The Hungarian prime minister has poured scorn on the European parliament describing it as place where “liberal, left wing and Green MEPs bellow at each other with bulging veins” and as an institution where facts are “secondary”.
By Matthew Day, Warsaw
2:59PM BST 08 Apr 2013
Viktor Orban also claimed MEPs “hated us although they hadn’t the slightest idea what they were talking about.”
“Hungarians think debate is based on a sober, matter-of-fact, the-other-person-may-be-right logic, but the European Parliament is not a European place,” Mr Orban said, during a radio interview. “Facts are secondary.”
Mr Orban’s disparaging remarks on the European parliament come a week before the institution debates the state of democracy in Hungary. The Central European country has faced severe criticism from the EU and other European bodies over a series of contentious laws and changes to the constitution, which, critics claim, undermine democracy.
In response the Hungarian government has mounted an unabashed defence, accusing the EU of meddling in the affairs of a sovereign state, and lambasting critics over their apparent ignorance of Hungarian affairs. The government has also argued that its policies have strengthened democracy rather than weakening it.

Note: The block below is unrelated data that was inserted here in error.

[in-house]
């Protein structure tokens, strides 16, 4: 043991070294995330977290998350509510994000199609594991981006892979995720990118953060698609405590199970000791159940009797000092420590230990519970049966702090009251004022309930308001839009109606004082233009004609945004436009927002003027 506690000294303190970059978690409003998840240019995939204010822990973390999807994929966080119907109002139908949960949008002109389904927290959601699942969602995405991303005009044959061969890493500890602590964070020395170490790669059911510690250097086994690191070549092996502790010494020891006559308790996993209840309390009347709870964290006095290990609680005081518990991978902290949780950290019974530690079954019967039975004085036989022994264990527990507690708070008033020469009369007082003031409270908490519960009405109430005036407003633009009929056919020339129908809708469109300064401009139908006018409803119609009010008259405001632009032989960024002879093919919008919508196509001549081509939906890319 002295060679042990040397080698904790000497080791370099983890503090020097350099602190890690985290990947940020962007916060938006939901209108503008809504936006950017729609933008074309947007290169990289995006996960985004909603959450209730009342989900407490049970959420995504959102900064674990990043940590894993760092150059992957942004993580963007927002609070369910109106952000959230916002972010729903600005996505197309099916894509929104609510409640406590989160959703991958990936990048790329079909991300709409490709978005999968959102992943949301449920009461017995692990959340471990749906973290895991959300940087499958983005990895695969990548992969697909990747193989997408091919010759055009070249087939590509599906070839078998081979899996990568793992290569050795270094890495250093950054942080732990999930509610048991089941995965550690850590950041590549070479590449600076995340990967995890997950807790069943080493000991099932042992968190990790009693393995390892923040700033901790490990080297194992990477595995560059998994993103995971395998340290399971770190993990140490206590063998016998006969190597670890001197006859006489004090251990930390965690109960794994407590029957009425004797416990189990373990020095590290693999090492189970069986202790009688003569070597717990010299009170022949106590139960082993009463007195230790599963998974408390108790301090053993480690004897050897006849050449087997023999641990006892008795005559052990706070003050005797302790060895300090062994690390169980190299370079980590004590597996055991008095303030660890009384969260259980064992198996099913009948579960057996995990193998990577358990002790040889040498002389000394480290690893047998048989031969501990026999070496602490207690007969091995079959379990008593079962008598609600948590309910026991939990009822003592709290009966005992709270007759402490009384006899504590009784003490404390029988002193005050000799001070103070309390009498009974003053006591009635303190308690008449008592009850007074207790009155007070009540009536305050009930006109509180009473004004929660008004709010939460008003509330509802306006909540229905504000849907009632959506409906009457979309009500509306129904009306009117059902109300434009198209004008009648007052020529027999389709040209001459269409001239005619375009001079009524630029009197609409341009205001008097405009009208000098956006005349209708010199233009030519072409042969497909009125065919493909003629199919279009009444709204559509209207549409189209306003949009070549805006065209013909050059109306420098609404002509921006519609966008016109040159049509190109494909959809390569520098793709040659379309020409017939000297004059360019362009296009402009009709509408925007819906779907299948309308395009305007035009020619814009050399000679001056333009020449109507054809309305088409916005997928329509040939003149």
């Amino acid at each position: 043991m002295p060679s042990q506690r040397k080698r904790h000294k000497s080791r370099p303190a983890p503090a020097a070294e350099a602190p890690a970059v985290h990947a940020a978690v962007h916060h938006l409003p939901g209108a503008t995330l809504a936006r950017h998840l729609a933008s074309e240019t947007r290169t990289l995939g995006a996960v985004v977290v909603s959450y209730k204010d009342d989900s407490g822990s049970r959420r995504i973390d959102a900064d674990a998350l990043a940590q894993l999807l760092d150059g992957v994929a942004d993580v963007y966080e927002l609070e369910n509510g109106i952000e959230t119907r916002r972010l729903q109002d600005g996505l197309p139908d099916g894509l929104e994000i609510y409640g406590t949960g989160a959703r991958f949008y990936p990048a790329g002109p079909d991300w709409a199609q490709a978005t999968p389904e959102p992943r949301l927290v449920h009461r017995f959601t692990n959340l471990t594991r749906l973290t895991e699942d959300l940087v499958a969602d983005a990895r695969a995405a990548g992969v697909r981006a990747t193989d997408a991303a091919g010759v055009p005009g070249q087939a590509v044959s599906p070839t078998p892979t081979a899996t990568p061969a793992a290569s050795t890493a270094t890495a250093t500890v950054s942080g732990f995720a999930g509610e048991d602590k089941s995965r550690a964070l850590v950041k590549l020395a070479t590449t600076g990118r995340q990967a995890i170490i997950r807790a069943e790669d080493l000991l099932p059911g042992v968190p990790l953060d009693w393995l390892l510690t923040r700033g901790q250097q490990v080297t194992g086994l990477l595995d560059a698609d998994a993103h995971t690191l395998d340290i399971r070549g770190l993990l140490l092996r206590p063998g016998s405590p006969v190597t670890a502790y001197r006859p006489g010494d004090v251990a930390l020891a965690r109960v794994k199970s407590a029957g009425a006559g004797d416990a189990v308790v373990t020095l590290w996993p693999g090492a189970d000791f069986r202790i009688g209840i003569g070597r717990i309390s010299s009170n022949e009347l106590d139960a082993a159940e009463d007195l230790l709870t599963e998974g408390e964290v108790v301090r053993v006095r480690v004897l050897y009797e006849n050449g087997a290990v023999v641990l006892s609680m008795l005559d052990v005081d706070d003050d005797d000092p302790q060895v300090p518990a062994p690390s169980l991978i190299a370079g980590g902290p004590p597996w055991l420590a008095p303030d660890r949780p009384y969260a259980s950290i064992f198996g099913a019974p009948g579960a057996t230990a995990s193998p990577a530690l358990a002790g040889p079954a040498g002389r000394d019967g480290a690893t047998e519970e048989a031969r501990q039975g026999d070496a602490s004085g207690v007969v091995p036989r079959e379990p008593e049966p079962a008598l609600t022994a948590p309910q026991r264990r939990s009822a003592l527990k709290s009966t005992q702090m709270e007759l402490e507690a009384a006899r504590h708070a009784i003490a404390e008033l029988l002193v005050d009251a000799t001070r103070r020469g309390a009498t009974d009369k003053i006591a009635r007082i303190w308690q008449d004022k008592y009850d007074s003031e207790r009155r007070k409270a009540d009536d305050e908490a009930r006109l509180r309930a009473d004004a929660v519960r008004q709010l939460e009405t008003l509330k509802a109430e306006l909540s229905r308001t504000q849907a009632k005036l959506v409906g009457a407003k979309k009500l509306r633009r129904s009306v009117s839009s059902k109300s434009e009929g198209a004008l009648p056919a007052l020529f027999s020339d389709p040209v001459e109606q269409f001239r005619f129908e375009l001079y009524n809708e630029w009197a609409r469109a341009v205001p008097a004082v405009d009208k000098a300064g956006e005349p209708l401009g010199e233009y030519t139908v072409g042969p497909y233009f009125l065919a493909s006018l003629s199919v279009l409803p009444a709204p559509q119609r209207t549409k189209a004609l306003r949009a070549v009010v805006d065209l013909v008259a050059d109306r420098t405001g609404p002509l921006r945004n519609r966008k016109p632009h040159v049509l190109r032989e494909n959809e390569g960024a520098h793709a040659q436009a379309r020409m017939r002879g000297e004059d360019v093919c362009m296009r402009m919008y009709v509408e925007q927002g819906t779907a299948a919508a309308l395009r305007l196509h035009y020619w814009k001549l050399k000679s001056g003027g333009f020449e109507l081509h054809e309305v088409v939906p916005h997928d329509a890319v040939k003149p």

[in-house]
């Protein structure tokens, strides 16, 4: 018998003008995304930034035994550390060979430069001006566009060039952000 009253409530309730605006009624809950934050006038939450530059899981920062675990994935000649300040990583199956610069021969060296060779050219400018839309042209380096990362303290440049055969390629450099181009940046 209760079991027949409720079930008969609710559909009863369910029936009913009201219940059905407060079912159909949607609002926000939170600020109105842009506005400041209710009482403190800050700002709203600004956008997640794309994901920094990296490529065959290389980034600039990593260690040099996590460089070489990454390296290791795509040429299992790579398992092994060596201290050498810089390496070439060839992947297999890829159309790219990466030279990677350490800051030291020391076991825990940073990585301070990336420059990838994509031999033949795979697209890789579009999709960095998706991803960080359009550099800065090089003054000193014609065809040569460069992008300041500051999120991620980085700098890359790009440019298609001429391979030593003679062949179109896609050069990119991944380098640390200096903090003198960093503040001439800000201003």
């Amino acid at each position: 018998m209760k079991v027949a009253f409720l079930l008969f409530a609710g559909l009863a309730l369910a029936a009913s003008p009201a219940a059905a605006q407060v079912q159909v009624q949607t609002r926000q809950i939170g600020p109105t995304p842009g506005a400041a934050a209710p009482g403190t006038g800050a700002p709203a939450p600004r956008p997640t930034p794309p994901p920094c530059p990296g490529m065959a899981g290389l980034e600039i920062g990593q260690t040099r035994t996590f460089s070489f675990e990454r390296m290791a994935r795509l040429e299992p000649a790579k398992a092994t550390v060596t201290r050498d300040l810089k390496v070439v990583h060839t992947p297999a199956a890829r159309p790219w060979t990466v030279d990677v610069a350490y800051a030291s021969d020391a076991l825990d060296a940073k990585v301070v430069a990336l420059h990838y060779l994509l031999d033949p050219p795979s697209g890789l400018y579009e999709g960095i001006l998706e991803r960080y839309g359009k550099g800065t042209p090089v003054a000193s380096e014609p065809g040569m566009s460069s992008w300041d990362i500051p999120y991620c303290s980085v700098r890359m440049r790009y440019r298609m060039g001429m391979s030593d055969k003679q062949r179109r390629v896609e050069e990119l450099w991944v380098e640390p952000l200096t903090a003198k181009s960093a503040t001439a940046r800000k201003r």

But Mr Orban’s description of the European parliament drew a stinging response from Rebecca Harms, co-president of the Greens/European Free Alliance group in the parliament.
“The comments by Viktor Orban on the European Parliament are both ironic and a confirmation of his continual lurch away from democratic norms,” she said. “The concept of democratic debate and parliamentary scrutiny seems sadly lost on the Hungarian prime minister, who has used his parliamentary supermajority to push through reforms restricting basic democratic freedoms.
During the radio interview Mr Orban also claimed the EU was angry with Hungary over a controversial banking tax that had been bitterly opposed by European banks. The prime minister said Brussels and Hungary’s “enemies” were unhappy because “there was a lack of profits in their pockets” owing to the tax, and they would do anything to get the tax reduced.
“We’ll see to what degree this way of thinking will infect Brussels,” he said.
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